The six-bed Feather River Hospice House, in Paradise, is the county’s sole full-service hospice facility. Most hospice care locally is provided on an outpatient basis in patients’ homes and Sandy Galka, director of the Paradise facility, said the agencies often work together and overlap to provide the best possible care.
Hormann, the self-described death midwife, advocates for cutting out the medical establishment as much as possible: “I think people are realizing there’s a more economical, effective and personal way to care for the people they love,” she said. “I have nothing against hospitals, but I don’t want to die in one.”
Hormann and Gallentine offered some details about what to expect when a person’s passing is imminent. Interviewed separately, they touched on many of the same physiological symptoms, as well as some details that retain a touch of mystery.
Gallentine said people often withdraw within themselves as they near their final days. Mobility decreases and—if a person is still walking—falls and injuries are common. Pain can increase or decrease and can be controlled by medication; however, that can lead to loss of responsiveness or communication, so family members often have to make a choice.
“A lot of people feel guilty thinking that the last dose of a medication may have been fatal, but it’s important to realize that’s not the case, and that death is due to their medical condition,” Gallentine said.
A dying person’s intake—of air, water and food—generally lessens. Gallentine noted throat and air passages weaken or swell to the point a person has trouble swallowing or breathing. This can lead lead to a host of issues including aspiration and dehydration, which is part of the normal process. Decreased intake can also lead to rising body temperature, which some people mistake for infection or illness, but which she compared to an overheating automobile.
Returning to her birth analogy, Gallentine said death can appear peaceful or as a struggle, and can happen at a moment’s notice or after several days: “People often ask us, ‘How long?’” she said. “We can tell people approximately what we know based on symptoms we see, but we also have to tell them, ‘This isn’t for us to call.’”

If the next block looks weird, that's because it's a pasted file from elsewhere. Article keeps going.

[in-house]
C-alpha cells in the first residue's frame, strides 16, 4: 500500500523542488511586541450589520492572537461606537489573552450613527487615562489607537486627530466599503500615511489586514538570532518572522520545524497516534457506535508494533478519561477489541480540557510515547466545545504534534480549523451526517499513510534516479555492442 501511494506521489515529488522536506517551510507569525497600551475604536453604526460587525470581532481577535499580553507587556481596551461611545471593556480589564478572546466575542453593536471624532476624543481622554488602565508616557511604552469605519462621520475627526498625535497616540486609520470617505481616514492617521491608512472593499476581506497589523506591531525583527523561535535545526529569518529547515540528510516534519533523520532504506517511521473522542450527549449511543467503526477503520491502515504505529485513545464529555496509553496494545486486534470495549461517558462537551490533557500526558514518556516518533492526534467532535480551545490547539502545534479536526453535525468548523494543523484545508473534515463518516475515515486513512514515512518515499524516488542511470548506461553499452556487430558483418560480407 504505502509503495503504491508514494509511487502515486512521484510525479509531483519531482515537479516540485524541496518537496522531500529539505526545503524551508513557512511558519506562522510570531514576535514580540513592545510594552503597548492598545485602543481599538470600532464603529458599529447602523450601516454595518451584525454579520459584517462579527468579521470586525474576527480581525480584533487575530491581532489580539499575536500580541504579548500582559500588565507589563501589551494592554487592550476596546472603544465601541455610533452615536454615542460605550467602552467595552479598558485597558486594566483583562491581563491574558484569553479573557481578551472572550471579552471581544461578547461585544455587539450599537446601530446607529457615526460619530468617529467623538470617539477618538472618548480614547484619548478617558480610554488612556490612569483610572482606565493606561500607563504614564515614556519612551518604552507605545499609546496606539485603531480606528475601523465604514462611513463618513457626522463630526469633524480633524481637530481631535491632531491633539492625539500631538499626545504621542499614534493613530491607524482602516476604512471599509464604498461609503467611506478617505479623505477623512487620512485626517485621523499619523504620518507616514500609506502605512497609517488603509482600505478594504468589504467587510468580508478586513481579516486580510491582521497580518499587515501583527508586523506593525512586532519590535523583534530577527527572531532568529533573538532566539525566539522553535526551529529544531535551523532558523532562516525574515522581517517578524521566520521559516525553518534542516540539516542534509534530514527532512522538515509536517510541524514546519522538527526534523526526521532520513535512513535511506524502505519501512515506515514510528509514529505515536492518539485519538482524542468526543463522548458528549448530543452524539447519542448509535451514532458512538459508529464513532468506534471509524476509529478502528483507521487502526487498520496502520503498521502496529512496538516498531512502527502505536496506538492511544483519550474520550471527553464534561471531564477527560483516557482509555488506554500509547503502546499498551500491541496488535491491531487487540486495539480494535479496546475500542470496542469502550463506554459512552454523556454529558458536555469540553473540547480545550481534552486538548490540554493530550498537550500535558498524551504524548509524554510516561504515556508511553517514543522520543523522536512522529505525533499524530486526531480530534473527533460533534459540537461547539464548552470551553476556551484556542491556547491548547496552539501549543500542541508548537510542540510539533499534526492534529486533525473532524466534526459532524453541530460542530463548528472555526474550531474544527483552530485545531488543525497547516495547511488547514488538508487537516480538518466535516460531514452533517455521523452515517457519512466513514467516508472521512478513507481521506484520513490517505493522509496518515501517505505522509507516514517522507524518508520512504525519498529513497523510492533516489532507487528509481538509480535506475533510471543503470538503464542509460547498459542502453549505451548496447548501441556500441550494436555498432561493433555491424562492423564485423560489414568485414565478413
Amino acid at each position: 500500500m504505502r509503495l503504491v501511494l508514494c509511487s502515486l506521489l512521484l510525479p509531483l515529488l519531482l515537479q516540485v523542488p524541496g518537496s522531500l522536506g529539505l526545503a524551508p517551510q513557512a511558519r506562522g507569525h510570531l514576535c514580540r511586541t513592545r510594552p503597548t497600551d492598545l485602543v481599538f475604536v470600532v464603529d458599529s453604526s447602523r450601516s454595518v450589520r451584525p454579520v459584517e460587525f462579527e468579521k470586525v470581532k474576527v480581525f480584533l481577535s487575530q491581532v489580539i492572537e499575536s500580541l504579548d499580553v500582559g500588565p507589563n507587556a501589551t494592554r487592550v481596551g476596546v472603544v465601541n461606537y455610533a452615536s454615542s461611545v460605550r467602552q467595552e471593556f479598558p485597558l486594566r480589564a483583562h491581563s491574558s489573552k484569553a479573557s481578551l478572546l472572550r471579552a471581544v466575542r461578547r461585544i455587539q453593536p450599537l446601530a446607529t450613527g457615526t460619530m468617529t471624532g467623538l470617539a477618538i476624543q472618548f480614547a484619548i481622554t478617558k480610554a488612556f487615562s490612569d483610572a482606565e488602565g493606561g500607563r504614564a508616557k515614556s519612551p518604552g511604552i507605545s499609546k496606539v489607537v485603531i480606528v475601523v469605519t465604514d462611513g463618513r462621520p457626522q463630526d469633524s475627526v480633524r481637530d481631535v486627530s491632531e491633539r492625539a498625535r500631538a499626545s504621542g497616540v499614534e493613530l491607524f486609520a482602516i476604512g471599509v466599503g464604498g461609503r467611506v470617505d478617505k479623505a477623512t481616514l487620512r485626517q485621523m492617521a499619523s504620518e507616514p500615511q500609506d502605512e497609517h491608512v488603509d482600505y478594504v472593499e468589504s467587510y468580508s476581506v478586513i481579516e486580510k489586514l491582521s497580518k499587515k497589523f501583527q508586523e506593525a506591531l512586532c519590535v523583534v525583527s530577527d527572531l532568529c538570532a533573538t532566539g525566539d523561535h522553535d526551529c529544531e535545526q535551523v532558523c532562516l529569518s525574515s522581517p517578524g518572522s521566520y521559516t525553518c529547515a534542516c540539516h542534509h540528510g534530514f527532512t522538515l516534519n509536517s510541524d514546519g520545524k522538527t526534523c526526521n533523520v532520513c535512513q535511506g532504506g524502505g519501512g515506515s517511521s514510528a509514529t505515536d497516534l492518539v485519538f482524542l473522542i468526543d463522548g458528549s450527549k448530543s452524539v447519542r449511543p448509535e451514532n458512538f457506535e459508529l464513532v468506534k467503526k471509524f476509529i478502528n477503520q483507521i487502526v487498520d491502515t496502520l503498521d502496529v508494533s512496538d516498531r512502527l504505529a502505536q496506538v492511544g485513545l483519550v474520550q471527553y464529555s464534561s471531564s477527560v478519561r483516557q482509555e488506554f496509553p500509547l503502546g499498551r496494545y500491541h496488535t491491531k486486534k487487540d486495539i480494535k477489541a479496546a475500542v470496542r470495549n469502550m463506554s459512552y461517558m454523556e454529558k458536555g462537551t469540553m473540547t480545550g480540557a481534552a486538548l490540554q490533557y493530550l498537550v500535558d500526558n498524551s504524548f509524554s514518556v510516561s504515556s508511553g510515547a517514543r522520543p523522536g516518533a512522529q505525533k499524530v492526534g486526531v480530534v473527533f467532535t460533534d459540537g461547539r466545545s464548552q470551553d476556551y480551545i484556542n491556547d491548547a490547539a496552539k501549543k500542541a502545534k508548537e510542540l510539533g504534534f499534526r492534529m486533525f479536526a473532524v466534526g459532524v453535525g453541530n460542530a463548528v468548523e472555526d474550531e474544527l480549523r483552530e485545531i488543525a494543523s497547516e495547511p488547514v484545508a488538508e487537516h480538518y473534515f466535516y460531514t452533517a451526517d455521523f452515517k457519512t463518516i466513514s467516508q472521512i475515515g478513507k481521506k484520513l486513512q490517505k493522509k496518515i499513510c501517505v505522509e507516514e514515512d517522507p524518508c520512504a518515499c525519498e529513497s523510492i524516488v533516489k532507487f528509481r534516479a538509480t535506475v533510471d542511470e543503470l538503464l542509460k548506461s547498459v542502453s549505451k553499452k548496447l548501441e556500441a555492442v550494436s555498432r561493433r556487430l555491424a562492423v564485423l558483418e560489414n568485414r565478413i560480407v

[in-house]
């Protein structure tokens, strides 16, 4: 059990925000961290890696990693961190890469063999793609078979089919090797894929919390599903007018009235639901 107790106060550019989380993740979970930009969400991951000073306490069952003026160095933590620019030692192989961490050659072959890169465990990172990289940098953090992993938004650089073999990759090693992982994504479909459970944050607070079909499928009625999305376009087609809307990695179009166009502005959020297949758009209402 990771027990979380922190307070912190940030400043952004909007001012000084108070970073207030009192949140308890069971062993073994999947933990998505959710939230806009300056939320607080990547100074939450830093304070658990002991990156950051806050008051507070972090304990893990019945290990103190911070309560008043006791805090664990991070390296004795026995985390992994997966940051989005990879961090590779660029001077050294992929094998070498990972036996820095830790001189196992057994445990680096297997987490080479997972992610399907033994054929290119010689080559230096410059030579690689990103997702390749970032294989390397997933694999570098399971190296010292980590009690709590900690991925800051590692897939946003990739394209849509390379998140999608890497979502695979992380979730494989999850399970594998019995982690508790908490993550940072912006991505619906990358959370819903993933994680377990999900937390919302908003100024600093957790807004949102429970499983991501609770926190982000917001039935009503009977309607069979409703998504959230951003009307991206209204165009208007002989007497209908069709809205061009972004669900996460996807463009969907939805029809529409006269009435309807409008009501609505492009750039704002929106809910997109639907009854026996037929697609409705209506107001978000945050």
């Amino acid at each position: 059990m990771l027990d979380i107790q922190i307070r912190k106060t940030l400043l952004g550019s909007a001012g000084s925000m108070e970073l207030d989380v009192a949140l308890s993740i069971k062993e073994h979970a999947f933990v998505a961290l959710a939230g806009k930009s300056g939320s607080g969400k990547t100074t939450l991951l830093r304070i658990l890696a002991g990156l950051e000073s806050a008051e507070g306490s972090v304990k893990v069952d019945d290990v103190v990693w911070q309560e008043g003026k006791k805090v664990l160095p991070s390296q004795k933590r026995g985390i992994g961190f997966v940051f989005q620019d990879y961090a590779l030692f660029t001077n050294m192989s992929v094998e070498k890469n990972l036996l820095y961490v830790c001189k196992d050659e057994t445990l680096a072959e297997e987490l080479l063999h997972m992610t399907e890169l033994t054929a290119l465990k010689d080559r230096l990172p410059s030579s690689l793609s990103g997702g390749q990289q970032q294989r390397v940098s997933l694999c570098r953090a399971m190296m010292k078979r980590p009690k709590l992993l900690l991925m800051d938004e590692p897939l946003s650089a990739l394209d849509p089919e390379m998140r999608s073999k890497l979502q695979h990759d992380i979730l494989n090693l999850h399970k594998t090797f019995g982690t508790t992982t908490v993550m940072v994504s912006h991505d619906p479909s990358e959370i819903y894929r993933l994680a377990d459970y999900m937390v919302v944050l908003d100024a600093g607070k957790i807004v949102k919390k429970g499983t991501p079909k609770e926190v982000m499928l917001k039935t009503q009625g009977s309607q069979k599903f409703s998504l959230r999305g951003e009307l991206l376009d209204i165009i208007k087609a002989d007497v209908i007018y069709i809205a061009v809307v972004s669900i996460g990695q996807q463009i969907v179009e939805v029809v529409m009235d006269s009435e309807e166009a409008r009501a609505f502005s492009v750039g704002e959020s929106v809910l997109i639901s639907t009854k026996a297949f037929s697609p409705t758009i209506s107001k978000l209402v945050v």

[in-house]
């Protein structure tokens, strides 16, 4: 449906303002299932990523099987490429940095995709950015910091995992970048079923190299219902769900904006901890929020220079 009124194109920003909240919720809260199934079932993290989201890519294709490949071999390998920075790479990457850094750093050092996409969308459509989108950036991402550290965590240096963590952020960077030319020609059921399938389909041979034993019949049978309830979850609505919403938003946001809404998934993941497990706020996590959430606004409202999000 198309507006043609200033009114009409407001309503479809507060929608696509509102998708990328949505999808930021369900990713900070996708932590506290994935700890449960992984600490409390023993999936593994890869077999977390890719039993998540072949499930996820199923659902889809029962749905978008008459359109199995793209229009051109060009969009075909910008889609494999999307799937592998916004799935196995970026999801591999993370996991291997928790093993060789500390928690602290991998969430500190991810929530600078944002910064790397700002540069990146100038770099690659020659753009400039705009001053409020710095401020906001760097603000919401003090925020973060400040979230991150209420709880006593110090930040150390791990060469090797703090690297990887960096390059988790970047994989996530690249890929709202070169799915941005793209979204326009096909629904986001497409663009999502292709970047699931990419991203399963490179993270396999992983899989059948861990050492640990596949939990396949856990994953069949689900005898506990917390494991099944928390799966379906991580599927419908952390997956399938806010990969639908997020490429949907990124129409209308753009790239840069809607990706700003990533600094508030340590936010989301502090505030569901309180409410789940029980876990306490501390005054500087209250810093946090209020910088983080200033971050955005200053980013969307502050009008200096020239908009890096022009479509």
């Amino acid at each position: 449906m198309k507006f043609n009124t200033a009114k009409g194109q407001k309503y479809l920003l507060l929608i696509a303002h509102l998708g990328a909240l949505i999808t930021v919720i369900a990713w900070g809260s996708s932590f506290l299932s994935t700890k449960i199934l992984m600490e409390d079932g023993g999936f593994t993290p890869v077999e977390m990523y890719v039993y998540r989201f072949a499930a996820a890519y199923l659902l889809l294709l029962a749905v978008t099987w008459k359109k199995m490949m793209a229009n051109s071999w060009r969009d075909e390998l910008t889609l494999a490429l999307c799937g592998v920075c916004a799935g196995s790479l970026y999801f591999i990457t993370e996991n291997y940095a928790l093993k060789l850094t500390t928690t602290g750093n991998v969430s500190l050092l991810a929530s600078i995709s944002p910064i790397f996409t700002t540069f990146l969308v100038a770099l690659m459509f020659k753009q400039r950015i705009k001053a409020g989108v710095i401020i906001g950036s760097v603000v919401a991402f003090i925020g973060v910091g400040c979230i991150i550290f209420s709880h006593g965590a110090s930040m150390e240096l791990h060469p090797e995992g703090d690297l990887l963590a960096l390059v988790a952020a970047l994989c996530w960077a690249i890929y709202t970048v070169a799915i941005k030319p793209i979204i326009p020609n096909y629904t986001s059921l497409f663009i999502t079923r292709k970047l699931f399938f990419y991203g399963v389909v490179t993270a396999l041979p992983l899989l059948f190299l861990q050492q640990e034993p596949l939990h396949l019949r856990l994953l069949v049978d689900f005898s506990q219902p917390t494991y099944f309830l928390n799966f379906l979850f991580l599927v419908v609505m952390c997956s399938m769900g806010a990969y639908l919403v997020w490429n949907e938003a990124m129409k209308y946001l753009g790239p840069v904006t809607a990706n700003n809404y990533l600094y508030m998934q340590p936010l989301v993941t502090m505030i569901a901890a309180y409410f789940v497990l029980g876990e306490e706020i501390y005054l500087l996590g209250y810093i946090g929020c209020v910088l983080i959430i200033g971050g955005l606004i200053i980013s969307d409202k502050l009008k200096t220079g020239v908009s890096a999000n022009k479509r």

Both women noted a few commonplace occurrences that may seem strange, even supernatural, to the uninitiated. For one, sometimes a person will linger until some task is accomplished, or until particular family members have spoken to them, even though he or she may be long unresponsive and seemingly unaware. Hearing is believed to be the last sense to go, and end-of-life workers encourage talking to and making peace with loved ones.
Also, the dying sometimes seemingly choose their own moment of departure: “I’ve seen people linger for longer than it seems possible, and then pass directly after a relative arrives from another country to say goodbye,” Hormann said.
“Families sometimes do vigils and will be there all the time,” Gallentine said. “They may feel like they don’t want the person to be alone, so someone is always there. That can happen for days, and then the moment everyone steps away for even a few seconds, that person will die.”
Finally, Gallentine said its common for dying people to see—and even talk to—their own departed loved ones.
“Some people say that’s because of medication, or a part of the death process,” she said. “But people who’ve had near-death experiences often report similar things. We accept it as a common sign that the end is near. They’re seeing something; to them it’s there.
“We just don’t know, and we don’t question it.”